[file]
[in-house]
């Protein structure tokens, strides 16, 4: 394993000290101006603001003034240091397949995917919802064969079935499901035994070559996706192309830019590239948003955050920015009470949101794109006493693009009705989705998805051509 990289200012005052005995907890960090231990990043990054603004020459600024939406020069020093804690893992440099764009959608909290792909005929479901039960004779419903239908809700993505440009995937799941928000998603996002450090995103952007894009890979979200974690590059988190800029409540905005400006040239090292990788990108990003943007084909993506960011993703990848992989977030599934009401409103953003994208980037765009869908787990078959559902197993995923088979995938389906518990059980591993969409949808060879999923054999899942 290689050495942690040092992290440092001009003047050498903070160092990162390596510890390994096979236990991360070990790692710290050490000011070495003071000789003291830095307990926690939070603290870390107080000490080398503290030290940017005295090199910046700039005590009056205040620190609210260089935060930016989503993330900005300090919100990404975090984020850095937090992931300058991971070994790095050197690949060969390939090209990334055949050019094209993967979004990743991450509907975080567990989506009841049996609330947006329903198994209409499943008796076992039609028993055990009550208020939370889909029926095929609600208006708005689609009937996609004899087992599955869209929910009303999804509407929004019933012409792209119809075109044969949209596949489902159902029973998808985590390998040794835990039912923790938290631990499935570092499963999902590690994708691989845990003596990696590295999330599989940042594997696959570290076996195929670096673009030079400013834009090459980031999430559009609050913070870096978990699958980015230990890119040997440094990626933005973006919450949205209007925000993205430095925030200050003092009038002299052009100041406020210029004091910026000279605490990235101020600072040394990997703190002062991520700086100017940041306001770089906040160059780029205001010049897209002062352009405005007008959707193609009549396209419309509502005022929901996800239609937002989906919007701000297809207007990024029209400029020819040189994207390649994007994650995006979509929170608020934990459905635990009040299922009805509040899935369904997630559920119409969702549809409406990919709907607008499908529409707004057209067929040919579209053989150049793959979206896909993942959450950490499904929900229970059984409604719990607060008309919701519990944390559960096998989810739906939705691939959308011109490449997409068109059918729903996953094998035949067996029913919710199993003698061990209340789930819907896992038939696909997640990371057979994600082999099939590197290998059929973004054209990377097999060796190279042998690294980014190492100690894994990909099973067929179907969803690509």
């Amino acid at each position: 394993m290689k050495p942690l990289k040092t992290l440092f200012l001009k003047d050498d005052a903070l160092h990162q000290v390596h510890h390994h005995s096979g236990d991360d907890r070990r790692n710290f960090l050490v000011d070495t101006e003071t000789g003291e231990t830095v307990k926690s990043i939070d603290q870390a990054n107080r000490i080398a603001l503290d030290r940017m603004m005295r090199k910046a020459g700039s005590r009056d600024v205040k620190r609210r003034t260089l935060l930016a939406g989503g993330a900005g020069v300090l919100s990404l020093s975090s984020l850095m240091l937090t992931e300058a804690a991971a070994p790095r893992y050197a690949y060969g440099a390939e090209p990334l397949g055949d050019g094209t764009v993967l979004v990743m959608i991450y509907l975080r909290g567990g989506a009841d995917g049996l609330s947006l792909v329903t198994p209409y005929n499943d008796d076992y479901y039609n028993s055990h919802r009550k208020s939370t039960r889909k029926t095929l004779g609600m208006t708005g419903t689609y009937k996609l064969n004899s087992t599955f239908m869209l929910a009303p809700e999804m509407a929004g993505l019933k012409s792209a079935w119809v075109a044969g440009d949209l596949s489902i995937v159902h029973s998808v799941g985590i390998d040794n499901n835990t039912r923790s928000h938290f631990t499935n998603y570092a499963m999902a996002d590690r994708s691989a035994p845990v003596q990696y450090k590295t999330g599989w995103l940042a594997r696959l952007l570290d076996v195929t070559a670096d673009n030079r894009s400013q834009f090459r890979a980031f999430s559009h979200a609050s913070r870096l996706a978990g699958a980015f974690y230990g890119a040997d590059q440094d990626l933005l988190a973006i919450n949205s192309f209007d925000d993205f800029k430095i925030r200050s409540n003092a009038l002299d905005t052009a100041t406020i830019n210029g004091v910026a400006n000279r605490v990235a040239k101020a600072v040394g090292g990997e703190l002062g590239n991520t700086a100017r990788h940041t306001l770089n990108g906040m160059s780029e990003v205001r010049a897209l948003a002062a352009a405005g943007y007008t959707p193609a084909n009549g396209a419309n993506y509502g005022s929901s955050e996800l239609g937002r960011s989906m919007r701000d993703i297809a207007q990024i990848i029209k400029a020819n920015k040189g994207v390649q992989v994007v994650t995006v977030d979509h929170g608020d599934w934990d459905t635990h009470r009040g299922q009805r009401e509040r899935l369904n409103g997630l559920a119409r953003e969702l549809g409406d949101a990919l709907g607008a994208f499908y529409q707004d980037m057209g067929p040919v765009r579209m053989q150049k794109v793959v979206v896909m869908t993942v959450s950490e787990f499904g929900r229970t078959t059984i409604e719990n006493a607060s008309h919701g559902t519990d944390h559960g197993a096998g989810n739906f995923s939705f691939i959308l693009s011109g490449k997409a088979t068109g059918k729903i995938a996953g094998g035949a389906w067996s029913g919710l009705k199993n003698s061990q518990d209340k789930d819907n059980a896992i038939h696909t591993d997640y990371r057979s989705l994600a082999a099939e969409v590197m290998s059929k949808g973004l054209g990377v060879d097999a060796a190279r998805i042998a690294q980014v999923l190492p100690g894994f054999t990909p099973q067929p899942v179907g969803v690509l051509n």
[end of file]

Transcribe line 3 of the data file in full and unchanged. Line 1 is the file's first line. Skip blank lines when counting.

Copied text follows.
């Amino acid at each position: 394993m290689k050495p942690l990289k040092t992290l440092f200012l001009k003047d050498d005052a903070l160092h990162q000290v390596h510890h390994h005995s096979g236990d991360d907890r070990r790692n710290f960090l050490v000011d070495t101006e003071t000789g003291e231990t830095v307990k926690s990043i939070d603290q870390a990054n107080r000490i080398a603001l503290d030290r940017m603004m005295r090199k910046a020459g700039s005590r009056d600024v205040k620190r609210r003034t260089l935060l930016a939406g989503g993330a900005g020069v300090l919100s990404l020093s975090s984020l850095m240091l937090t992931e300058a804690a991971a070994p790095r893992y050197a690949y060969g440099a390939e090209p990334l397949g055949d050019g094209t764009v993967l979004v990743m959608i991450y509907l975080r909290g567990g989506a009841d995917g049996l609330s947006l792909v329903t198994p209409y005929n499943d008796d076992y479901y039609n028993s055990h919802r009550k208020s939370t039960r889909k029926t095929l004779g609600m208006t708005g419903t689609y009937k996609l064969n004899s087992t599955f239908m869209l929910a009303p809700e999804m509407a929004g993505l019933k012409s792209a079935w119809v075109a044969g440009d949209l596949s489902i995937v159902h029973s998808v799941g985590i390998d040794n499901n835990t039912r923790s928000h938290f631990t499935n998603y570092a499963m999902a996002d590690r994708s691989a035994p845990v003596q990696y450090k590295t999330g599989w995103l940042a594997r696959l952007l570290d076996v195929t070559a670096d673009n030079r894009s400013q834009f090459r890979a980031f999430s559009h979200a609050s913070r870096l996706a978990g699958a980015f974690y230990g890119a040997d590059q440094d990626l933005l988190a973006i919450n949205s192309f209007d925000d993205f800029k430095i925030r200050s409540n003092a009038l002299d905005t052009a100041t406020i830019n210029g004091v910026a400006n000279r605490v990235a040239k101020a600072v040394g090292g990997e703190l002062g590239n991520t700086a100017r990788h940041t306001l770089n990108g906040m160059s780029e990003v205001r010049a897209l948003a002062a352009a405005g943007y007008t959707p193609a084909n009549g396209a419309n993506y509502g005022s929901s955050e996800l239609g937002r960011s989906m919007r701000d993703i297809a207007q990024i990848i029209k400029a020819n920015k040189g994207v390649q992989v994007v994650t995006v977030d979509h929170g608020d599934w934990d459905t635990h009470r009040g299922q009805r009401e509040r899935l369904n409103g997630l559920a119409r953003e969702l549809g409406d949101a990919l709907g607008a994208f499908y529409q707004d980037m057209g067929p040919v765009r579209m053989q150049k794109v793959v979206v896909m869908t993942v959450s950490e787990f499904g929900r229970t078959t059984i409604e719990n006493a607060s008309h919701g559902t519990d944390h559960g197993a096998g989810n739906f995923s939705f691939i959308l693009s011109g490449k997409a088979t068109g059918k729903i995938a996953g094998g035949a389906w067996s029913g919710l009705k199993n003698s061990q518990d209340k789930d819907n059980a896992i038939h696909t591993d997640y990371r057979s989705l994600a082999a099939e969409v590197m290998s059929k949808g973004l054209g990377v060879d097999a060796a190279r998805i042998a690294q980014v999923l190492p100690g894994f054999t990909p099973q067929p899942v179907g969803v690509l051509n």